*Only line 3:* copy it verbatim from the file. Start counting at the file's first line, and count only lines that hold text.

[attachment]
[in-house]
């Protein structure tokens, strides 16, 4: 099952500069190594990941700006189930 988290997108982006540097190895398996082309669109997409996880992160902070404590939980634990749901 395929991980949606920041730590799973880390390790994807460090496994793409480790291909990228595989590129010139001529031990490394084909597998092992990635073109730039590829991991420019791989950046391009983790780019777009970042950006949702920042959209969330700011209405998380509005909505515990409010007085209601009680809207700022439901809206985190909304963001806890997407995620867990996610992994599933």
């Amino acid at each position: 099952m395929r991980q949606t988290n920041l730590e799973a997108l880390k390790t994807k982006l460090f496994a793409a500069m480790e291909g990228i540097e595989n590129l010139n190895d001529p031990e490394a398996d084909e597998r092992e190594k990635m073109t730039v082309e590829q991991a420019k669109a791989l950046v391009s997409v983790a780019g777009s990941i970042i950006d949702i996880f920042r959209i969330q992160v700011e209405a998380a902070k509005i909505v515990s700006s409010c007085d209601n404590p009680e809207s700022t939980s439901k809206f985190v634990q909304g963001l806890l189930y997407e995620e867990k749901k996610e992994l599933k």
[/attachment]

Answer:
């Amino acid at each position: 099952m395929r991980q949606t988290n920041l730590e799973a997108l880390k390790t994807k982006l460090f496994a793409a500069m480790e291909g990228i540097e595989n590129l010139n190895d001529p031990e490394a398996d084909e597998r092992e190594k990635m073109t730039v082309e590829q991991a420019k669109a791989l950046v391009s997409v983790a780019g777009s990941i970042i950006d949702i996880f920042r959209i969330q992160v700011e209405a998380a902070k509005i909505v515990s700006s409010c007085d209601n404590p009680e809207s700022t939980s439901k809206f985190v634990q909304g963001l806890l189930y997407e995620e867990k749901k996610e992994l599933k």